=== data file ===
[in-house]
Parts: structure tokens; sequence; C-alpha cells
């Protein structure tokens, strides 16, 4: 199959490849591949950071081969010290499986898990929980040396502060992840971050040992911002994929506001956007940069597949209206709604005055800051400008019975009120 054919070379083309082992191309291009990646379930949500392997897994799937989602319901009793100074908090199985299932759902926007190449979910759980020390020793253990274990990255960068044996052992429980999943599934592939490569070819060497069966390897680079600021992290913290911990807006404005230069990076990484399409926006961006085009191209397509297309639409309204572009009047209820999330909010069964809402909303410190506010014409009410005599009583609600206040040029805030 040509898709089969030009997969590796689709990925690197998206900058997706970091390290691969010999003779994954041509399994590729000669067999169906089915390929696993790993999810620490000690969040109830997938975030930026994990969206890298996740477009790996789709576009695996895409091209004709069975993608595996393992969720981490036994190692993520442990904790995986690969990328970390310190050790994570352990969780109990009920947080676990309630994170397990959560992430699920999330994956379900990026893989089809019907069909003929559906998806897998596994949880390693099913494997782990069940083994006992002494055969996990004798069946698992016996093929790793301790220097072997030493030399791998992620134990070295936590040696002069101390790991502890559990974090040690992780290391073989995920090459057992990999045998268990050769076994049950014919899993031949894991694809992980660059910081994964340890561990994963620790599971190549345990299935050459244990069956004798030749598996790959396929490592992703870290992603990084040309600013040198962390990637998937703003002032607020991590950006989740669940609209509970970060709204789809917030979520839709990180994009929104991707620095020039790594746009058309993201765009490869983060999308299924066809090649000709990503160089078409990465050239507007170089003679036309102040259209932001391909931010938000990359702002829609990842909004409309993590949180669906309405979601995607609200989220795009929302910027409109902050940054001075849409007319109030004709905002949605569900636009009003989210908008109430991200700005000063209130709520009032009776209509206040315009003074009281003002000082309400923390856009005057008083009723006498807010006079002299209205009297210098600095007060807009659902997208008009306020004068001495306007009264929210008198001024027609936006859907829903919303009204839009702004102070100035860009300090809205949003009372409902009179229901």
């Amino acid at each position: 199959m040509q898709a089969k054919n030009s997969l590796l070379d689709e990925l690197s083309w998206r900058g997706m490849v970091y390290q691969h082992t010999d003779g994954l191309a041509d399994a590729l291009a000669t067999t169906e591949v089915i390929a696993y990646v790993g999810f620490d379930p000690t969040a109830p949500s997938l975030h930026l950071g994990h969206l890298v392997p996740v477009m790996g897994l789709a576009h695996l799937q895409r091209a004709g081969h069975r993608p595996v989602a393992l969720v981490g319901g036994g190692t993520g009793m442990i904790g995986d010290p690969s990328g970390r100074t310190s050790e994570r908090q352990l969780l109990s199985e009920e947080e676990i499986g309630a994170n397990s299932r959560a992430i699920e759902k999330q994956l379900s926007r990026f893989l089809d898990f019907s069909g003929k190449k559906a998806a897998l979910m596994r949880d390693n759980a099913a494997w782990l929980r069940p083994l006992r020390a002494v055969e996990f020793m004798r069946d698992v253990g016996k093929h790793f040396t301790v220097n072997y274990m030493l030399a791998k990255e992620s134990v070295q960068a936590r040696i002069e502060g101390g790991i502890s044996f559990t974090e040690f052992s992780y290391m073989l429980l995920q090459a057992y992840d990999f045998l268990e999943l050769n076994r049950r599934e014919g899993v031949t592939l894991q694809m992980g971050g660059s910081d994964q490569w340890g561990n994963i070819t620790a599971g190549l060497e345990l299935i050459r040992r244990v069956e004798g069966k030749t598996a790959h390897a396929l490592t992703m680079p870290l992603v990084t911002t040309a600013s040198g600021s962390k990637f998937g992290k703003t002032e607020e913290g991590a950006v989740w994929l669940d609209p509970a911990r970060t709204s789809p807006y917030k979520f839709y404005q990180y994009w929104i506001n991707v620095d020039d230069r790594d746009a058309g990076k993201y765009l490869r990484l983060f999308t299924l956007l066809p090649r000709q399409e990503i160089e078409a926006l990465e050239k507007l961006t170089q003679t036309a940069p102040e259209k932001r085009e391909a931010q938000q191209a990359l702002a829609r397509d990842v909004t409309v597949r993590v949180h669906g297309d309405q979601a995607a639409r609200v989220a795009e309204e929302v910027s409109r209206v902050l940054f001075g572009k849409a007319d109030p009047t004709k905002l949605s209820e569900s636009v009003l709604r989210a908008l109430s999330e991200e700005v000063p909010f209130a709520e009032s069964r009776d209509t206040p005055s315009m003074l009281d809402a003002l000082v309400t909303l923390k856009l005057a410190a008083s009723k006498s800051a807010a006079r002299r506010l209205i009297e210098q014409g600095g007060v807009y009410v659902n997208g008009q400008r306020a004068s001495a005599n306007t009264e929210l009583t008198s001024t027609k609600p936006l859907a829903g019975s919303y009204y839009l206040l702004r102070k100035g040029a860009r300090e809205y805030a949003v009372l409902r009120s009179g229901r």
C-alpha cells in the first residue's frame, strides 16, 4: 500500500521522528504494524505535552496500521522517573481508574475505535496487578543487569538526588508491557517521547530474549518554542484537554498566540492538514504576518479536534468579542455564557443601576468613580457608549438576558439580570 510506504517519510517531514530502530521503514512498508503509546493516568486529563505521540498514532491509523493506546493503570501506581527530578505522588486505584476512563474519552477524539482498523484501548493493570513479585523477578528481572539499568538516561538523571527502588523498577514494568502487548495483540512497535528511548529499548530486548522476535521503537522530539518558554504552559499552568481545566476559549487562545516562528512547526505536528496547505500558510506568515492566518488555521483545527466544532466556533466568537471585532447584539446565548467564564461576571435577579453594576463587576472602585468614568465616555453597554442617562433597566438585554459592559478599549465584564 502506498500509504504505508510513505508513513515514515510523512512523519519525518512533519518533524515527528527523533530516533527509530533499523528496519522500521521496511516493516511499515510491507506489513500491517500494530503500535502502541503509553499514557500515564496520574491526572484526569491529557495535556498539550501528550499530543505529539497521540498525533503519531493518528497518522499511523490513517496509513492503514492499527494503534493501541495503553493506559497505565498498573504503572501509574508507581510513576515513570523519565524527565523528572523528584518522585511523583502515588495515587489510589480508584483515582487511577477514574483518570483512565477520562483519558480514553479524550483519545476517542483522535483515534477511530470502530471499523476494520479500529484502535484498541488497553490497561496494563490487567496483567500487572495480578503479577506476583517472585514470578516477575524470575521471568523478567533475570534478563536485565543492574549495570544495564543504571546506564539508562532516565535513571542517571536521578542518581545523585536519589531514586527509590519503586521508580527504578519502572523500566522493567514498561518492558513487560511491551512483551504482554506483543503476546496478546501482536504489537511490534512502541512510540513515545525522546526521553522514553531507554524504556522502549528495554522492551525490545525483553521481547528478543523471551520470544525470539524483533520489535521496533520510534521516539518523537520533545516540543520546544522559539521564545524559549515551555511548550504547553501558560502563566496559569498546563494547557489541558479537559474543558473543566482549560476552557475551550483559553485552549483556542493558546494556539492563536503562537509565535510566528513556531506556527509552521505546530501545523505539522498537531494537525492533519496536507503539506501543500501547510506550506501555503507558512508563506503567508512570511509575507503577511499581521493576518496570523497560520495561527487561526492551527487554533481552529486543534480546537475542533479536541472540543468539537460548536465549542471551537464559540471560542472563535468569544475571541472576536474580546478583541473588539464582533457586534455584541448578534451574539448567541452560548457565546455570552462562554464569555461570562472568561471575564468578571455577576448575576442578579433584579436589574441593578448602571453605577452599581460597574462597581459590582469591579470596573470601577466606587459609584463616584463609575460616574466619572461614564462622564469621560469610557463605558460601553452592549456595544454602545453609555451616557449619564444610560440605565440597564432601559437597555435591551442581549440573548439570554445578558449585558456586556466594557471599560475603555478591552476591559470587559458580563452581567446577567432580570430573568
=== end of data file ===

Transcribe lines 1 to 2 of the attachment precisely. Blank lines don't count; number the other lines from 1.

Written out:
[in-house]
Parts: structure tokens; sequence; C-alpha cells